Occupational contact dermatitis in tertiary university hospital: a 5-year retrospective study

Boonchai, W.; Thanomkitti, K.; Kasemsarn, P.

Journal of the Medical Association of Thailand 97(11): 1182-1188

2014


ISSN/ISBN: 0125-2208
PMID: 25675684
Document Number: 16700
Thailand, an agricultural country developing into an industrial country, has diferences in work environment, substance exposure, and climate. These factors may lead to a distinct epidemiology of occupational contact dermatitis (OCD). To study the prevalence of allergic and irritant occupational contact dermatitis in Thailand. The records of patients diagnosed of OCD and patch tested between 2006 and 2010 at Siriraj University Hospital were retrospectively reviewed. From 885patch tested patients, 194 (21.9%) had OCD. Of those 194 patients, 76.8% were female and23.2% were male. Allergic contact dermatitis (ACD; 76.3%) wasfoundto be more common than irritant contact dermatitis (ICD; 24.2%). The common affectedpart was hands (51.5%). The mostfrequent occupation was wet work (35.1%), followed by office work (24.7%), industrial work (16%), and medical personnel (13.4%). The most common occupational allergens were nickel sulfate (33.1%), potassium dichromate (19.6%), and carba mix (15.5%). Water (56.1%), foods (4.9%), and oil/grease (2.4%) were the most common occupational irritants. In our setting, allergic OCD was more common than irritant OCD. Nickel sulfate was the most common occupational allergen. Occupational A CD and lCD are most commonly found in industrial work and wet works, respectively.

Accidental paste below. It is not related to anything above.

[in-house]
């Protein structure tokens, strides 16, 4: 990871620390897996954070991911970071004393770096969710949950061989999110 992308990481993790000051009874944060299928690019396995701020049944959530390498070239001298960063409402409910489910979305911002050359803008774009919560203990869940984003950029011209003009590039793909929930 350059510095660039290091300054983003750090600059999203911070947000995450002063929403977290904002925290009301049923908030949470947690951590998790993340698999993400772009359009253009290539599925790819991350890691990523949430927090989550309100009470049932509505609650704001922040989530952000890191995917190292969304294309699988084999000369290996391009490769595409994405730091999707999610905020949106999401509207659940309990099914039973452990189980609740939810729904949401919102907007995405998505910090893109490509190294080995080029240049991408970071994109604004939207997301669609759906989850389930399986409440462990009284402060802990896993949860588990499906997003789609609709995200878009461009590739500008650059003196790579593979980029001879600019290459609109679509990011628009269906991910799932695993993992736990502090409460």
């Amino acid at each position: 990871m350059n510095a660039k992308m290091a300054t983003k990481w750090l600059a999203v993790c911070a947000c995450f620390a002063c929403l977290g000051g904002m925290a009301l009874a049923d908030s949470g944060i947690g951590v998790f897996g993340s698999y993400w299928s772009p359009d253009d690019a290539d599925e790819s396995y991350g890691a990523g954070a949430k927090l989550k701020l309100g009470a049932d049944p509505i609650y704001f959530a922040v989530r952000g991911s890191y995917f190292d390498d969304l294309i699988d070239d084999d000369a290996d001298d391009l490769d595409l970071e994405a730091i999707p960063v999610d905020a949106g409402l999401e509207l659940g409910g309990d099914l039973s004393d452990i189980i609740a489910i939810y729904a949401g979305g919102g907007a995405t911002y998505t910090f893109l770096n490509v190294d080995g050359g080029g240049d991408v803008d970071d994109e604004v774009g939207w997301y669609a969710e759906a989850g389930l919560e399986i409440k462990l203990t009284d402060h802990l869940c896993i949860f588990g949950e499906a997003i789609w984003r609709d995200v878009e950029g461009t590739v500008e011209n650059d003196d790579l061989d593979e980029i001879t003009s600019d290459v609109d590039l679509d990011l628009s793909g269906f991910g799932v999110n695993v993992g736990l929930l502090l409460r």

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Occupational contact dermatitis in tertiary university hospital: a 5-year retrospective study